Sean Manaea's transition to the big leagues hasn't been as seamless as we'd all hoped. He's certainly shown flashes of the star we all expected, but mostly, he's been the guy with an ERA over five and a difficulty putting hitters away. On Sunday, Manaea showed a slightly different pitch selection than we've been accustomed to this year.
As we know from Kendall Graveman, Rich Hill, and about a billion other pitchers, sometimes, a turning point from bad to good can be as simple as altering one's pitch selection.
Manaea dropped a significant percentage of his fastball usage in favor of his change-up. It was an obvious adjustment, his change-up has been by far his offering this season while his fastball has disappointed and his slider has remained inconsistent.
Increasing the usage of Manaea's change-up should have a grand effect on his fastball. It's not easy to estimate quantitatively, especially when the writer is just a hungover fan in the middle of Mexico, but the relationship between the change-up and fastball is paramount. The change-up's success is derived from its similar look to the fastball out of a pitcher's hand and increasing the usage of a good change-up will almost certainly make his fastball a better pitch.
There's an area where we can better approximate just how valuable increasing change-up usage will be: his early count success. You've probably noticed hitters swinging out of their shoes in early counts against Manaea.
|Count||At Bats||Percentage of total AB (281)||OPS against||sOPS+|
A troubling amount (41%) of at bats are ending by the third pitch, a cause for concern as guys are easily putting the ball in play and rarely whiffing in early counts. Much of the damage has been done against the fastball.
|Fastball||Count||Ball||Strike||Whiffs||Ball in Play||BAA||Slugging|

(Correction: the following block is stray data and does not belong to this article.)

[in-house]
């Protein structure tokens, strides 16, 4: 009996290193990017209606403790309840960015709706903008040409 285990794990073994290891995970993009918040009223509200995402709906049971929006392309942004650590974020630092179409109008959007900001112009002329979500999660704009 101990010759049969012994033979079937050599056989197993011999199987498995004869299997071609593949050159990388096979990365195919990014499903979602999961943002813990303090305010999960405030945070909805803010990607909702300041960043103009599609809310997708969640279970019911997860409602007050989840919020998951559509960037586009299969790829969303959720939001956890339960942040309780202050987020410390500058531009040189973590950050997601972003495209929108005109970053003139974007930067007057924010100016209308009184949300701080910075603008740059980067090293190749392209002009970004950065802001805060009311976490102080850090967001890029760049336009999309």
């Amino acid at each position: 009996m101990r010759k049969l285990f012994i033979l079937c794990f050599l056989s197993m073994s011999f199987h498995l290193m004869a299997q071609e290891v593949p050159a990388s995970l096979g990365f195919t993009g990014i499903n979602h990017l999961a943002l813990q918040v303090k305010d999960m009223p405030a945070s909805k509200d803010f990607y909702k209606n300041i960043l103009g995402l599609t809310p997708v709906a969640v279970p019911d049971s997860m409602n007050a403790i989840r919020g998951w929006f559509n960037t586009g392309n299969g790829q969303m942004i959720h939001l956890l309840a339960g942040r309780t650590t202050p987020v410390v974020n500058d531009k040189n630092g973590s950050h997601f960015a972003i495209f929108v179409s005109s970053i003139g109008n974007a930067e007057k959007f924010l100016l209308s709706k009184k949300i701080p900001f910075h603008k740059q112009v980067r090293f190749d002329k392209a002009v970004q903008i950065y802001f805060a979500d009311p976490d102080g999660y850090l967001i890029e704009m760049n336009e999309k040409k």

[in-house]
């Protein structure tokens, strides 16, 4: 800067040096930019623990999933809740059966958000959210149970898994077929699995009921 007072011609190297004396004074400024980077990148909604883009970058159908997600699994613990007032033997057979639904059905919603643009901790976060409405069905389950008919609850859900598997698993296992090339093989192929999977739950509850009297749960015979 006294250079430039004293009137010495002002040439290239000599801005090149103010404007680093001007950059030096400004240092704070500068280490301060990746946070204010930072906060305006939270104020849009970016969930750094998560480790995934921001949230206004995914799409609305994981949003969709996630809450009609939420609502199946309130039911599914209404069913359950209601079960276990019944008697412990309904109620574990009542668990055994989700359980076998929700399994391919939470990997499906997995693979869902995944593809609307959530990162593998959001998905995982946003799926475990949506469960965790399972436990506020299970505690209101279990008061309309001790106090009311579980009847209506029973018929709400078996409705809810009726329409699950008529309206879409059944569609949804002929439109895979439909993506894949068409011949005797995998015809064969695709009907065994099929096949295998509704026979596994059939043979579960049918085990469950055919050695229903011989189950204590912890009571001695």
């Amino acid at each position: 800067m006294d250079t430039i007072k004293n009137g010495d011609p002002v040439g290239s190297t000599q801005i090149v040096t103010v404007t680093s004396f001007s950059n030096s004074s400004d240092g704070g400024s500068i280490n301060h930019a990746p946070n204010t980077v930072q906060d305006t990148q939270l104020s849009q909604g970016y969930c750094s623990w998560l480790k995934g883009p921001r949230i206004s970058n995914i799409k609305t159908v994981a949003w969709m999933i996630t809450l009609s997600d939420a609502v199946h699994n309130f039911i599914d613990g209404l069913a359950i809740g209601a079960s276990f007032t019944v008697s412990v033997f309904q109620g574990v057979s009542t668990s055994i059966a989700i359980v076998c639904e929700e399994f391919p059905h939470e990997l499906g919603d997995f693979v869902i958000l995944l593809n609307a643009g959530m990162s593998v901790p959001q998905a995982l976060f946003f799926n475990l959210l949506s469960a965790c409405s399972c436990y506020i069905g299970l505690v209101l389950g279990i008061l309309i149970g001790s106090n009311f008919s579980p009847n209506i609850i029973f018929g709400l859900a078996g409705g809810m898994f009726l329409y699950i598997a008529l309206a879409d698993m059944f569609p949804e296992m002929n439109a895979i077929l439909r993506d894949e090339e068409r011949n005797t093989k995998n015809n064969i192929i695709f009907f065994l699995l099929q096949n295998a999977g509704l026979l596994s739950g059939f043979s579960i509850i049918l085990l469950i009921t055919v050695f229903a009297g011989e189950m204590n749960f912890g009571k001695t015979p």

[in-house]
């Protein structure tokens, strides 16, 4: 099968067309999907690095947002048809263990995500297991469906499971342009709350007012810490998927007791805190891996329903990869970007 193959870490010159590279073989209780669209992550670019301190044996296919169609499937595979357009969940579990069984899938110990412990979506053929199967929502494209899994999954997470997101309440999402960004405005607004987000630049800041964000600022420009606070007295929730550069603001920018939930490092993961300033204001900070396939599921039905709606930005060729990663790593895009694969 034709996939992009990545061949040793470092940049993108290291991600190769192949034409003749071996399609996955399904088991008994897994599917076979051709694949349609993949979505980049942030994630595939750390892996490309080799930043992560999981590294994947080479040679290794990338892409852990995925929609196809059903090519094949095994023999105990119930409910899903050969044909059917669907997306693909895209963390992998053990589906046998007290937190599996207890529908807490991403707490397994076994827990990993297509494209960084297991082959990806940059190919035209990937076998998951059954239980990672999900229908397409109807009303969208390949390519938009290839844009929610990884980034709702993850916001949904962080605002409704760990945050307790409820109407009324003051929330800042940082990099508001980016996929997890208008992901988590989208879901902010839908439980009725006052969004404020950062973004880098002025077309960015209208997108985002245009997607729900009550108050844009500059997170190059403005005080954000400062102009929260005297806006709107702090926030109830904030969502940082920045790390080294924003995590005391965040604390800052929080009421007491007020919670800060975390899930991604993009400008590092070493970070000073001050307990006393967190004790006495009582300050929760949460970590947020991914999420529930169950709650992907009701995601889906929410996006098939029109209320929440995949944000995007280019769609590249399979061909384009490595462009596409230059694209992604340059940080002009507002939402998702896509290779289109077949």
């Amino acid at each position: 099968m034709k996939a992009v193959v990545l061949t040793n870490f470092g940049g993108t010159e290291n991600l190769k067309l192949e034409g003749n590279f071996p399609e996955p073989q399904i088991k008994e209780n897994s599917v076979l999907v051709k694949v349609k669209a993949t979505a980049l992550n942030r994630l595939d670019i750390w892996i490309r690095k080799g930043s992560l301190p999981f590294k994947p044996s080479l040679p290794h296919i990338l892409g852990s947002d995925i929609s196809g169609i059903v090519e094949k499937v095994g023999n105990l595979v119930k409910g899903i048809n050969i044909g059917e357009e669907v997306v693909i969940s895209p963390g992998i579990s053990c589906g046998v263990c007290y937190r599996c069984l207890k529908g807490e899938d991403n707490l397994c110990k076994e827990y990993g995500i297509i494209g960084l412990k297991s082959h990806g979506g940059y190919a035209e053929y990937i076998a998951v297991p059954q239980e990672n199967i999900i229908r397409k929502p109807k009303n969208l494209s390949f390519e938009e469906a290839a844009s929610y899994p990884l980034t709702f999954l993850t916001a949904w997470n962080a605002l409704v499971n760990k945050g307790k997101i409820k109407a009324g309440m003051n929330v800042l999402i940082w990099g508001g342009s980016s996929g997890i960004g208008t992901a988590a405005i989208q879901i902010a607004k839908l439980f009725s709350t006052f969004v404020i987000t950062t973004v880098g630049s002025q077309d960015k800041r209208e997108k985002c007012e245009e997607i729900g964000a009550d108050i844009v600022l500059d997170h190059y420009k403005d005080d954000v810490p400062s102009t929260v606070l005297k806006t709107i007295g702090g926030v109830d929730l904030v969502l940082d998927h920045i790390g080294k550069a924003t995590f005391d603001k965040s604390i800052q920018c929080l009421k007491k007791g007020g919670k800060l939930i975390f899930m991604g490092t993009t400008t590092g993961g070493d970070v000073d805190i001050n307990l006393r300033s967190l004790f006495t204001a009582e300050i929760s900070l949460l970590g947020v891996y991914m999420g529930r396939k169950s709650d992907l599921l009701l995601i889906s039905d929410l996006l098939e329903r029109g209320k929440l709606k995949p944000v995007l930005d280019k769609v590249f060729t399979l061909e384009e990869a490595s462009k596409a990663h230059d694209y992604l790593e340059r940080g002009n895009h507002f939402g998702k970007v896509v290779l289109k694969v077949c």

While the change-up has been a much better offering.
|Changeup||Count||Ball||Strike||Whiffs||Ball in Play||BAA||Slugging|
His lack of fastball success remains troubling, however, it can also be a piece of hope on which to cling. My theory remains that hitters are sitting fastball early in counts because it's essentially all Manaea has thrown, and their ability to put the ball in play successfully is due to Manaea's predictability.
The fact that Manaea is predictable doesn't completely ease worries on how bad his fastball, a pitch that was supposed to be above average, has been. But with an increase in change-up usage that should make his fastball a better offering and with a correlated decrease in predictability, there's hope that Manaea's early woes are mostly due to his repertoire.
For a sample this small in an appearance so wonky (a spot-relief appearance), there are enough grains of salt required to raise your blood pressure. Noting this is a small sample size is not only a way to cover my own behind if Manaea goes out and throws 40% change-ups his next start out, only to be shelled in Surkamp-ian ways. It's also a way to say, this is something to watch. Manaea has the same tools that had many projecting him as a top of the rotation starter. Transitioning from the minors to the bigs usually requires adjustments, and this may be the biggest one Manaea's made so far. Let's see if it was a spot-appearance wonder, or if it's a conscious change on the part of the A's young lefty to keep hitters more off balance.